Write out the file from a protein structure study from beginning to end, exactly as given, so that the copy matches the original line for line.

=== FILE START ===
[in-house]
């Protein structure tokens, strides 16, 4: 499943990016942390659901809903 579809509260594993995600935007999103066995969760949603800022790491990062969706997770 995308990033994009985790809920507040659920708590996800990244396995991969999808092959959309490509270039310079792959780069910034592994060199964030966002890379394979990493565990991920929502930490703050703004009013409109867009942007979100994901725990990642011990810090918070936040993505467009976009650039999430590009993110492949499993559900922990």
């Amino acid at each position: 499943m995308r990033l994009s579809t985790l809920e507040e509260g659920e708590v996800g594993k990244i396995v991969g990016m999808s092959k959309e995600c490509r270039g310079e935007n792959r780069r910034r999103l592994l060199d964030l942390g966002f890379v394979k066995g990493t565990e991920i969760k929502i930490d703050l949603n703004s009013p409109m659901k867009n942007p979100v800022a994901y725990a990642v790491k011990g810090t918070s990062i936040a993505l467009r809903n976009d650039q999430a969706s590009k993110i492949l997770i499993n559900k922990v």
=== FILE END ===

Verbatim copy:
[in-house]
């Protein structure tokens, strides 16, 4: 499943990016942390659901809903 579809509260594993995600935007999103066995969760949603800022790491990062969706997770 995308990033994009985790809920507040659920708590996800990244396995991969999808092959959309490509270039310079792959780069910034592994060199964030966002890379394979990493565990991920929502930490703050703004009013409109867009942007979100994901725990990642011990810090918070936040993505467009976009650039999430590009993110492949499993559900922990």
């Amino acid at each position: 499943m995308r990033l994009s579809t985790l809920e507040e509260g659920e708590v996800g594993k990244i396995v991969g990016m999808s092959k959309e995600c490509r270039g310079e935007n792959r780069r910034r999103l592994l060199d964030l942390g966002f890379v394979k066995g990493t565990e991920i969760k929502i930490d703050l949603n703004s009013p409109m659901k867009n942007p979100v800022a994901y725990a990642v790491k011990g810090t918070s990062i936040a993505l467009r809903n976009d650039q999430a969706s590009k993110i492949l997770i499993n559900k922990v």